20 If a contract is (irreversibly) invalid due to non-compliance with the formal requirements, no party can request performance or claim compensation (except for special cases such as culpa in contrahendo) and the parties have to return to one another what has already been exchanged or paid pursuant to the provisions of unjust enrichment (Art. 62 et seq. CO) or property law (rei vindicatio, Art. 641 para. 1 CC). This principle applies even if the contract itself was completely valid (except from the formal requirement). In that case, a party can neither demand fulfilment of the contract nor claim any compensation. However, in some cases the Federal Supreme Court affirms a claim for reliance damages or culpa in contrahendo (“Vertrauenshaftung”).
21 However, should both parties have fulfilled their obligations under the contract despite it being invalid (and in full knowledge thereof) or should one party deliberately have caused the formal invalidity of the contract, the subsequent assertion of the contract’s invalidity may be qualified as an abuse of rights (cf. Art. 2 para. 2 CC). Whether this is the case, needs to be assessed in light of all circumstances of the specific case, in particular the conduct of the parties at the time of and after the conclusion of the contract.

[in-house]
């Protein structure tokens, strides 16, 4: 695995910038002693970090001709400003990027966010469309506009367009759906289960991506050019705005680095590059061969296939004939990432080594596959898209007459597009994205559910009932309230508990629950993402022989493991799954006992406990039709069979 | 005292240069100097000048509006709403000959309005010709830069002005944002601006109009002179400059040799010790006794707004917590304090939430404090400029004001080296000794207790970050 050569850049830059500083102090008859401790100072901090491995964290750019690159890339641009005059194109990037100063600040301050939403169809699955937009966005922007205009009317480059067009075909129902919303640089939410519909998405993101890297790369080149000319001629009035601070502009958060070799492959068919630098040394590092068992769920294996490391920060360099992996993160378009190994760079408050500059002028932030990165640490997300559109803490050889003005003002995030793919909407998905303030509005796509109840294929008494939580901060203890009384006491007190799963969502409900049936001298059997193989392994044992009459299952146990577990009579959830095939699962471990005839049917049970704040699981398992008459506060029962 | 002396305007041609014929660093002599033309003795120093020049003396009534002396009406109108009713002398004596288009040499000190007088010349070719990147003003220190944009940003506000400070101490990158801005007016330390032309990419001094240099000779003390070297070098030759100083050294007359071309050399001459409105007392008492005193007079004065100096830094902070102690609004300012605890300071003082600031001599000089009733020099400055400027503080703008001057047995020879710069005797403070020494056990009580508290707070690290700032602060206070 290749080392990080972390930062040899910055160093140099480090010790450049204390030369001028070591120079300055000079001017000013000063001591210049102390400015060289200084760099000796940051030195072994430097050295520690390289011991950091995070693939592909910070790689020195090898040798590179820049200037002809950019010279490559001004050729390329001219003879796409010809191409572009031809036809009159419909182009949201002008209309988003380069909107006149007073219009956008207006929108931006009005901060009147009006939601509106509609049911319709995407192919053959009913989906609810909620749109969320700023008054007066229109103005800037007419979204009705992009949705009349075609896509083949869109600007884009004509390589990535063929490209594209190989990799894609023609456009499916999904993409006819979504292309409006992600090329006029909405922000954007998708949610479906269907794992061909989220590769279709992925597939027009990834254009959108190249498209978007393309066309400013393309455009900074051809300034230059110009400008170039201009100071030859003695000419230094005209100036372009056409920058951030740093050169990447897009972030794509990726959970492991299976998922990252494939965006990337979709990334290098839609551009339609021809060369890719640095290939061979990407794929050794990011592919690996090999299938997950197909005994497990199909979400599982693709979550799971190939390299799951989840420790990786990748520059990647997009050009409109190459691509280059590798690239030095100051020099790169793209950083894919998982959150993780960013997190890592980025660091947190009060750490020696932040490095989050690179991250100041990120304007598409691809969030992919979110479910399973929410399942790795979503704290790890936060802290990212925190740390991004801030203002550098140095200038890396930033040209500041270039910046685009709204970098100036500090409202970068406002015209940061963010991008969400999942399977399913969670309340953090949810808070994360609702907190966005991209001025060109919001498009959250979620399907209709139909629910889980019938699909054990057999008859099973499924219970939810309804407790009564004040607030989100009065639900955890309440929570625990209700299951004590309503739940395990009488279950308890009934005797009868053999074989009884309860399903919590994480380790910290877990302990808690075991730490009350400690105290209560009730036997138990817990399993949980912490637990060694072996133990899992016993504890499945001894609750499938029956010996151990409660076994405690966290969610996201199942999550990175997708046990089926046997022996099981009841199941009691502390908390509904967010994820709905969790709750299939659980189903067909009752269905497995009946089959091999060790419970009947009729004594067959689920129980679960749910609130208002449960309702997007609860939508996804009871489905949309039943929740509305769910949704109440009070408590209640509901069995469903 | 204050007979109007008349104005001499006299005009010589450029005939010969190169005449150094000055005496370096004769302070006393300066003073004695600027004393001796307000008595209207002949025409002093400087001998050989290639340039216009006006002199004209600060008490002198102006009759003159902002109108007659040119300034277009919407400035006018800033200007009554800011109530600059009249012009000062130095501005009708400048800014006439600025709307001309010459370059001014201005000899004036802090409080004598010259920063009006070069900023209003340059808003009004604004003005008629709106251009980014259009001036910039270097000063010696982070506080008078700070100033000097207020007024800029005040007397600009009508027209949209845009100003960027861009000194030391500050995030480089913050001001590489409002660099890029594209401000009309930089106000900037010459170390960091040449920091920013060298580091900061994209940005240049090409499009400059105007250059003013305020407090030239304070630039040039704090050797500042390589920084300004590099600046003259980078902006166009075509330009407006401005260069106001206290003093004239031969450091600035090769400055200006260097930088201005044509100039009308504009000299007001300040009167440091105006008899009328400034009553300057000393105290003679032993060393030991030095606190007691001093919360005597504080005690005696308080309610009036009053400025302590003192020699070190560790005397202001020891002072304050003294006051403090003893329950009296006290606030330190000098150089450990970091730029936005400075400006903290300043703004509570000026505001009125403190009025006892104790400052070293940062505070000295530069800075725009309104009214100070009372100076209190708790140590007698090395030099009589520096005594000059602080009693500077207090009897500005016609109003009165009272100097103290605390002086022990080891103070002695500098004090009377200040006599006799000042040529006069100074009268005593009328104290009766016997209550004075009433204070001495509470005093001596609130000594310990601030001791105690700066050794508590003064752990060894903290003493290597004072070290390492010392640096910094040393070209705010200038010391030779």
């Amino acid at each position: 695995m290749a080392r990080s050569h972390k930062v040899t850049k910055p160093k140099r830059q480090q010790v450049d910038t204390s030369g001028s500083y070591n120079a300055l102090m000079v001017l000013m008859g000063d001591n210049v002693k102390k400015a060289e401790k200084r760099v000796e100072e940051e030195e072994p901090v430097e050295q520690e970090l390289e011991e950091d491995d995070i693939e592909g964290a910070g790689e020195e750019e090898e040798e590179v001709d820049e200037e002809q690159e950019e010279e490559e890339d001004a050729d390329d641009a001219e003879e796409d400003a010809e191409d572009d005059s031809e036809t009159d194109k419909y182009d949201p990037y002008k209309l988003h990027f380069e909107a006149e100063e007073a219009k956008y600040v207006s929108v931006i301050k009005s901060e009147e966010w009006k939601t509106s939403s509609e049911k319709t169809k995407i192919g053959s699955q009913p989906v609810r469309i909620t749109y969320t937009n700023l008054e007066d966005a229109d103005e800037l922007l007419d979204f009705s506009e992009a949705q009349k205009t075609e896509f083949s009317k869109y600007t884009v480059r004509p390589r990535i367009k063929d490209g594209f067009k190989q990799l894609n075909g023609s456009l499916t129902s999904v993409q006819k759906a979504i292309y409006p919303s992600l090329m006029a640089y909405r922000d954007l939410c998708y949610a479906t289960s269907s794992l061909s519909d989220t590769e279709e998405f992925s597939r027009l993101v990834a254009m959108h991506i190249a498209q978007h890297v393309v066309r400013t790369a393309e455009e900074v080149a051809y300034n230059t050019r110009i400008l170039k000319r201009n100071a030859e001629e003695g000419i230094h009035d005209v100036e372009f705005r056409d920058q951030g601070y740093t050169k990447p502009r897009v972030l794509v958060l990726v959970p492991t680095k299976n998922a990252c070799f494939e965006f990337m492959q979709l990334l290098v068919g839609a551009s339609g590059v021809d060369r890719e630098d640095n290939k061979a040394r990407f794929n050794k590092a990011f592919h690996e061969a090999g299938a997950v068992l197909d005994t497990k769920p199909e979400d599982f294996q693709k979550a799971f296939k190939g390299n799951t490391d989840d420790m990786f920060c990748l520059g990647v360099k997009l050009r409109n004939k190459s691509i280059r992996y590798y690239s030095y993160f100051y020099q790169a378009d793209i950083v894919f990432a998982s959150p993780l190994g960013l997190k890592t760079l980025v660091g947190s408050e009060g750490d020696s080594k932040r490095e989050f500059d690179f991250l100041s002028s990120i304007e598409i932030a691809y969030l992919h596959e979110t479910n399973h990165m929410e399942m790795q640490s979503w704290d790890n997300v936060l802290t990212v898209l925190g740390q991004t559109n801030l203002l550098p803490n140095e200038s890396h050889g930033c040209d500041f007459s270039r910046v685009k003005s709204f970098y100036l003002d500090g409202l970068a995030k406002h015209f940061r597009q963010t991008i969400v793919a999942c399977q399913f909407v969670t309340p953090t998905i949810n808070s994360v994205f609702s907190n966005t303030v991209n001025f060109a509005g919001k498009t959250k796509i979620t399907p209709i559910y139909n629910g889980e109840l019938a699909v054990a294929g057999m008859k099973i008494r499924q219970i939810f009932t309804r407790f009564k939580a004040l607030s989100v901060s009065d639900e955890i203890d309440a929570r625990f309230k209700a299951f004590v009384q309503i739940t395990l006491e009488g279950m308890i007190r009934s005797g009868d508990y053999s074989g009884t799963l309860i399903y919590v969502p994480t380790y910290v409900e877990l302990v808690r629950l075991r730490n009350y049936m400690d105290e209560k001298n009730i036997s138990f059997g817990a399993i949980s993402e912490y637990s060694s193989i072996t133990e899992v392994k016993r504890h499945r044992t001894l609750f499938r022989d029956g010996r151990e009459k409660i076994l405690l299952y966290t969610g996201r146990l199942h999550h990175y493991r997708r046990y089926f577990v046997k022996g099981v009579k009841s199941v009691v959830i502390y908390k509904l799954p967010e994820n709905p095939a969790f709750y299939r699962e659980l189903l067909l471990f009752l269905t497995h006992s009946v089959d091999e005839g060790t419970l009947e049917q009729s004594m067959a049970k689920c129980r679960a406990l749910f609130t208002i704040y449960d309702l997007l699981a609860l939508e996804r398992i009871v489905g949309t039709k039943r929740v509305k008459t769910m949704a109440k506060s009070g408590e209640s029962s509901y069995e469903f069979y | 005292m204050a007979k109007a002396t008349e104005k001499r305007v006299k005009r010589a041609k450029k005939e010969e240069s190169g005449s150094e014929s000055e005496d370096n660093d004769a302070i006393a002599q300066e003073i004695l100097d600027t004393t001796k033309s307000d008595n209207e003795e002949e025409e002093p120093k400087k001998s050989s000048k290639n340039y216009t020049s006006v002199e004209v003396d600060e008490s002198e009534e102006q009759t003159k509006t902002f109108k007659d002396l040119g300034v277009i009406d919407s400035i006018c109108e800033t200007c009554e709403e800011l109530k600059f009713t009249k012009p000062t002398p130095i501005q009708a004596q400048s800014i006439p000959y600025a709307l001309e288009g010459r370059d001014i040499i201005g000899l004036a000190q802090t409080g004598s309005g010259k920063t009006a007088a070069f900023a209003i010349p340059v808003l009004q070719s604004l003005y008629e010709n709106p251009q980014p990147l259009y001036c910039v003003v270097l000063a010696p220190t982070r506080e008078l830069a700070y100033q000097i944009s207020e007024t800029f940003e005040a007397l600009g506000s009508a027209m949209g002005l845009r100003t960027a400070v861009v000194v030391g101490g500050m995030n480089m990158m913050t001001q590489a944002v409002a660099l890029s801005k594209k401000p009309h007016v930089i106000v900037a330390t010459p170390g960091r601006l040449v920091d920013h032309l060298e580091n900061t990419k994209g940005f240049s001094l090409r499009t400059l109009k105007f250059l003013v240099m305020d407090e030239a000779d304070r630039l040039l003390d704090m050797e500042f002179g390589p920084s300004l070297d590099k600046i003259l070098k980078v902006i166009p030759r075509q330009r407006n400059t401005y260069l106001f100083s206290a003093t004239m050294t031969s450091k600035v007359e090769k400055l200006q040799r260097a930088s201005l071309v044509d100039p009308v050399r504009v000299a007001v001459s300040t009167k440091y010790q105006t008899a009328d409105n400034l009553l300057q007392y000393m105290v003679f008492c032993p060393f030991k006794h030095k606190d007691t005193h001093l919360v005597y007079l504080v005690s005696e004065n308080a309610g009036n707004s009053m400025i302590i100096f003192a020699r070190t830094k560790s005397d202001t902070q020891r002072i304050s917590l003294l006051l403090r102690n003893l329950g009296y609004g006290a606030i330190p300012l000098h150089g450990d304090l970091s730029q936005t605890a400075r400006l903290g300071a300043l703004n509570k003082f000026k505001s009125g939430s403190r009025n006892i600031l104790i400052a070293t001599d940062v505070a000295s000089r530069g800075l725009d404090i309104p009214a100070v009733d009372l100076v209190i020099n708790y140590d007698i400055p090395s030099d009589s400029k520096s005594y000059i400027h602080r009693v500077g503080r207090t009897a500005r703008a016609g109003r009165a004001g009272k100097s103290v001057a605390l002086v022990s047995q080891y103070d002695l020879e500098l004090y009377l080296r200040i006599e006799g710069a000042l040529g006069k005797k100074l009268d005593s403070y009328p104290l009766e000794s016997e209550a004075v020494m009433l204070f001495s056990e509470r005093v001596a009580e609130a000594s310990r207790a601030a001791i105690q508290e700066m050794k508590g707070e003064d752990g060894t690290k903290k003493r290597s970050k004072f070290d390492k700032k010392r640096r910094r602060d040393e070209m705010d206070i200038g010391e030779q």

22 Finally, if a formally invalid legal act meets all the requirements of another type of contract, it may, in some cases, be reinterpreted as such (through “conversion”, Art. 18 CO).
V. International Private Law
23 Pursuant to the general rule of Art. 124 PILA, contracts are valid if they meet the requirements set out in the law applicable to them or in the law of the place where they were concluded. However, special rules may apply for specific types of contracts. For instance, contracts regarding property are principally governed by the lex rei sitae (cf. Art. 119, para. 3, sentence 1 PILA).